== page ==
So, we have to decide as Americans if we want to get rid of the 4th amendment for searches of one’s persons, and also if we accept criminal touching by the government (private corporations are not subject to the Constitution, but if they touched your genitals they would be committing a crime and subject to arrest. It may be possible for a legal contract to waive that as a crime and permit consensual sexual touching for adults. Children cannot have these crimes waived by their parents though).

    The way to fight this is to personally resist in all legal manner possible, as well as get our government representatives to uphold the Bill of Rights. Sadly, many reps do not.

    One analogy to think about. We don’t outlaw handguns (we could leave rifles legal) despite the fact that Americans kill 8000 people a year – an actual measured threat. There are terrorists living in our urban cities (we call them ‘gangs’) cities who kill Americans, but we have not implemented illegal searches on everyone in these cities in order to regulate illegal handgun possession.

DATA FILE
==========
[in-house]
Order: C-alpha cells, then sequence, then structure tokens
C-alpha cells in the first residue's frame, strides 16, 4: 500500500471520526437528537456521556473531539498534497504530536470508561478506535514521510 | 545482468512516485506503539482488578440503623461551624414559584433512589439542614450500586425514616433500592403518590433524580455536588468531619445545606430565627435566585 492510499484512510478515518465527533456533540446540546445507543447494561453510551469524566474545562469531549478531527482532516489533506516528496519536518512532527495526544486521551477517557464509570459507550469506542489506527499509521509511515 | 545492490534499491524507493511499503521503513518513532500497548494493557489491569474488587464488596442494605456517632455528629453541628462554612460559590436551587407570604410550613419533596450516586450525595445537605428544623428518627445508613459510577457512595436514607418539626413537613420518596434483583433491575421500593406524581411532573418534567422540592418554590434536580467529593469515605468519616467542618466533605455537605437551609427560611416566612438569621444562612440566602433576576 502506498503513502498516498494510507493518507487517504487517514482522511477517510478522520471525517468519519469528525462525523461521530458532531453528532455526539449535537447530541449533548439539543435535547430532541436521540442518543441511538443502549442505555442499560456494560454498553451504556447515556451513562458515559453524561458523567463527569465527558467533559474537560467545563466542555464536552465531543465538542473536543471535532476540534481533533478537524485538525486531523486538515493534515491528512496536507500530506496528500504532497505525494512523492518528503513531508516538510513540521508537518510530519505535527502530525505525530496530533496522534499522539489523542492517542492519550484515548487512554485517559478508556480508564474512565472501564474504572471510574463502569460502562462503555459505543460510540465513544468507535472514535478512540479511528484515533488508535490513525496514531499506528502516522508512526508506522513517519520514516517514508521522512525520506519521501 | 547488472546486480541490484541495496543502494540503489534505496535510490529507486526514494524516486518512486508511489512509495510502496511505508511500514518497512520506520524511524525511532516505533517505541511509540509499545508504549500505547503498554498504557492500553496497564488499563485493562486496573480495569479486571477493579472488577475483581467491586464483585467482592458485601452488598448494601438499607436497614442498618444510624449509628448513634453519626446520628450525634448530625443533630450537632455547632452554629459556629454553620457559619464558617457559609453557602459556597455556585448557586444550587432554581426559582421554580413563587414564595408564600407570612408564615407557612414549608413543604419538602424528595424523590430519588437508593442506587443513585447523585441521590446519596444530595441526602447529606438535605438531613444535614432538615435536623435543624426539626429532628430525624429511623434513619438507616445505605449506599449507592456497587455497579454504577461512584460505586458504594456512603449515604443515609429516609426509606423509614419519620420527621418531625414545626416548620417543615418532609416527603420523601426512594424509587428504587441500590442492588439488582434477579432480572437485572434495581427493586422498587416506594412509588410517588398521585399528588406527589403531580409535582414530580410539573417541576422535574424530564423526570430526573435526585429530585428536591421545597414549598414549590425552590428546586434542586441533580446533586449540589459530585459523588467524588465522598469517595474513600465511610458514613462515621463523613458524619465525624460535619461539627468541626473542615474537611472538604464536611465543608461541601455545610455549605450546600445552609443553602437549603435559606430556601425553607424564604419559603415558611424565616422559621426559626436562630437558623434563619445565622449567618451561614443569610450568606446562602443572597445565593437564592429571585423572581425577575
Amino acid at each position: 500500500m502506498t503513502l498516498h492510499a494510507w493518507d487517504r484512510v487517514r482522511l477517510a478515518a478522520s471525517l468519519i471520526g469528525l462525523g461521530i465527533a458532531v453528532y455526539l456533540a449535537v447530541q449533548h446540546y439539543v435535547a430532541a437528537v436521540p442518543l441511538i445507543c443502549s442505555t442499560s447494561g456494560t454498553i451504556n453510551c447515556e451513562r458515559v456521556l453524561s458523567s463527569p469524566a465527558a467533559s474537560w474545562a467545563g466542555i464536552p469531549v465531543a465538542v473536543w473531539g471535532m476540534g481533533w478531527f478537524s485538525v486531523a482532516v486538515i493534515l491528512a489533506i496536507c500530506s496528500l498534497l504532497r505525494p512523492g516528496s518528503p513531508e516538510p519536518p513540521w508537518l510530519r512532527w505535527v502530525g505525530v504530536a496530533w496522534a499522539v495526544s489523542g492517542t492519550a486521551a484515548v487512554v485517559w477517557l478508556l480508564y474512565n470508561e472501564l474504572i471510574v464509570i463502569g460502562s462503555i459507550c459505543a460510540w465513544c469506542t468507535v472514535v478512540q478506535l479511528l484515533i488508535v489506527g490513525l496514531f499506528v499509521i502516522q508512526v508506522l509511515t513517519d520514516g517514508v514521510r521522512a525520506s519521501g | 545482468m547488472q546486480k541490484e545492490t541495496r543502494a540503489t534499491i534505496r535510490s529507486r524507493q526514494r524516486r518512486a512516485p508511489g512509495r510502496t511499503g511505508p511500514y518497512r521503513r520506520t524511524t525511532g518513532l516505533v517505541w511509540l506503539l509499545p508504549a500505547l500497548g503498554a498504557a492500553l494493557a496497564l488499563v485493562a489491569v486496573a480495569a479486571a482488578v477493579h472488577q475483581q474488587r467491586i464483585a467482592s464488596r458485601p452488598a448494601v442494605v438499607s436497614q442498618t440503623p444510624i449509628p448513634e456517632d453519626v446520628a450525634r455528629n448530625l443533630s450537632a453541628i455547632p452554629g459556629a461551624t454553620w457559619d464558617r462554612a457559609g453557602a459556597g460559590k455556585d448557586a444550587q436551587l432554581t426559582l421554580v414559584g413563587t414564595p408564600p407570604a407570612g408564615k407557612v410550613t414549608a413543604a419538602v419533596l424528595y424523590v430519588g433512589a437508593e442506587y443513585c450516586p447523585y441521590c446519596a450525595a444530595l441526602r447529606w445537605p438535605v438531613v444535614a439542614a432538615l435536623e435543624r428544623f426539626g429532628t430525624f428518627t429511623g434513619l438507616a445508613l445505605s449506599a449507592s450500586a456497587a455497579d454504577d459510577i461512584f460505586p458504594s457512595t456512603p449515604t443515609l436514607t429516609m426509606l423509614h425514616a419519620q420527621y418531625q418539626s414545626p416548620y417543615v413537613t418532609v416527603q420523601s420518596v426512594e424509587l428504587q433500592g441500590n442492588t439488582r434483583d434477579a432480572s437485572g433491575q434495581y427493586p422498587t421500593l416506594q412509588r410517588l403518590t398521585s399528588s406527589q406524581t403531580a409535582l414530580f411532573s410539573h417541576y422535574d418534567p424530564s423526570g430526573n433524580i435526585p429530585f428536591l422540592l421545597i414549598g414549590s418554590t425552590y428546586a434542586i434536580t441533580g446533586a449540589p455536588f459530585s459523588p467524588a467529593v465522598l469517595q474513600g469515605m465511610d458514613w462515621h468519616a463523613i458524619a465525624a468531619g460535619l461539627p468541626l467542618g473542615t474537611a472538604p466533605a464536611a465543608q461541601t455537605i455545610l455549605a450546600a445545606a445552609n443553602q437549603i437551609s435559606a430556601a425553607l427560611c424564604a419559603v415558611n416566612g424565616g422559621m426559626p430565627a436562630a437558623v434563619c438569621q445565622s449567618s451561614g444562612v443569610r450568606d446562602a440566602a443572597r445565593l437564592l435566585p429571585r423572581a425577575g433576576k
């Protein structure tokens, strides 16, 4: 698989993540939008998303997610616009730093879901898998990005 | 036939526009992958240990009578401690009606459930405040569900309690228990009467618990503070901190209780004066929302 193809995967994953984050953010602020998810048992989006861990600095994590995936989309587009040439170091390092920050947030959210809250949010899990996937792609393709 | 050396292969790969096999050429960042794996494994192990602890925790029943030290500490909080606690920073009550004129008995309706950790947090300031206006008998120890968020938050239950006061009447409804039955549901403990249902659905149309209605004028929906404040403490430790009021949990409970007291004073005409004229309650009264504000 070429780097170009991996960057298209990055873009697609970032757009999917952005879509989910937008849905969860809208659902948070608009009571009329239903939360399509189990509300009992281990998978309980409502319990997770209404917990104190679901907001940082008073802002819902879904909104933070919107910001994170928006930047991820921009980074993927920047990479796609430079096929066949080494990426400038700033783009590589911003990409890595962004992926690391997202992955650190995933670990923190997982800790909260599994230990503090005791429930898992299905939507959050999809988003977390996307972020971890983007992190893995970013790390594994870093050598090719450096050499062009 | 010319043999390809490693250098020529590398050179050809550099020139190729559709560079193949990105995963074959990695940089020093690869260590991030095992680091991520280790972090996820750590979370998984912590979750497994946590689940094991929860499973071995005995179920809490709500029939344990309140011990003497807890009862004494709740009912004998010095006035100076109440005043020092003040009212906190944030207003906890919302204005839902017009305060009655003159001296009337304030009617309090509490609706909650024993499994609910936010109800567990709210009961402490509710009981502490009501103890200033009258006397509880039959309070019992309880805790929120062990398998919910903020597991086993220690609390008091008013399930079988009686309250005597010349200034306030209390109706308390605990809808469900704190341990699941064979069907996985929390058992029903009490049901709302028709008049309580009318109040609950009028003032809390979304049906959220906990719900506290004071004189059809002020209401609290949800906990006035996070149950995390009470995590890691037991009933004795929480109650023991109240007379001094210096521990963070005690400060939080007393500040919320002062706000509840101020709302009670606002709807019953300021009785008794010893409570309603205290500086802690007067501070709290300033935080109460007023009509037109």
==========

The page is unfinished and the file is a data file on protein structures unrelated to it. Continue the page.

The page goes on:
5. “but we have not implemented illegal searches on everyone in these cities in order to regulate illegal handgun possession.”

    Unfortunately, we have implemented illegal searches, such as Terry stops and stop-and-frisks — over 1,800 EVERY DAY in New York City — 90% of the time targeting blacks and Hispanics. These stops will, sooner or later, come to all of us.

    That’s the point of fighting this stuff, these violations of civil liberties, in whatever form it takes, whether on the streets or at the airport. Not only because it’s wrong, it’s wrong on its face, which is reason enough, but because sooner or later, these abuses that are now used on the “undesirables” of society eventually come to be used on all of us.

    But then that’s another historical fact I’ve presented umpteen times that goes nowhere and persuades no one.